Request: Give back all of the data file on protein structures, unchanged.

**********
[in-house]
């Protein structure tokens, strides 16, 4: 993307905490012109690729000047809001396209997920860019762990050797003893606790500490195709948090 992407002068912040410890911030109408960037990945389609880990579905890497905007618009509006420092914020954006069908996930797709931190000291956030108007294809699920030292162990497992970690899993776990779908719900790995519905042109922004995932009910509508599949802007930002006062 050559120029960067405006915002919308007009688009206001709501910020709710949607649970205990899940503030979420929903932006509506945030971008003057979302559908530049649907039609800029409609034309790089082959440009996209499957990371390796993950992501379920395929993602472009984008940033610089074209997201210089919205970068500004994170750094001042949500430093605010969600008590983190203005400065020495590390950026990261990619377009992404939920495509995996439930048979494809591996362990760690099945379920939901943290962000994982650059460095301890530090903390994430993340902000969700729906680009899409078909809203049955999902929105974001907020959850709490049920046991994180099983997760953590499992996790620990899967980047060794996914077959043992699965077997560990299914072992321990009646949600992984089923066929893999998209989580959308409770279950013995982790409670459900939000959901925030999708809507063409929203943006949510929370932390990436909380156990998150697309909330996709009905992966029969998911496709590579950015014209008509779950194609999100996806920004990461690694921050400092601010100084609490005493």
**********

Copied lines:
[in-house]
């Protein structure tokens, strides 16, 4: 993307905490012109690729000047809001396209997920860019762990050797003893606790500490195709948090 992407002068912040410890911030109408960037990945389609880990579905890497905007618009509006420092914020954006069908996930797709931190000291956030108007294809699920030292162990497992970690899993776990779908719900790995519905042109922004995932009910509508599949802007930002006062 050559120029960067405006915002919308007009688009206001709501910020709710949607649970205990899940503030979420929903932006509506945030971008003057979302559908530049649907039609800029409609034309790089082959440009996209499957990371390796993950992501379920395929993602472009984008940033610089074209997201210089919205970068500004994170750094001042949500430093605010969600008590983190203005400065020495590390950026990261990619377009992404939920495509995996439930048979494809591996362990760690099945379920939901943290962000994982650059460095301890530090903390994430993340902000969700729906680009899409078909809203049955999902929105974001907020959850709490049920046991994180099983997760953590499992996790620990899967980047060794996914077959043992699965077997560990299914072992321990009646949600992984089923066929893999998209989580959308409770279950013995982790409670459900939000959901925030999708809507063409929203943006949510929370932390990436909380156990998150697309909330996709009905992966029969998911496709590579950015014209008509779950194609999100996806920004990461690694921050400092601010100084609490005493």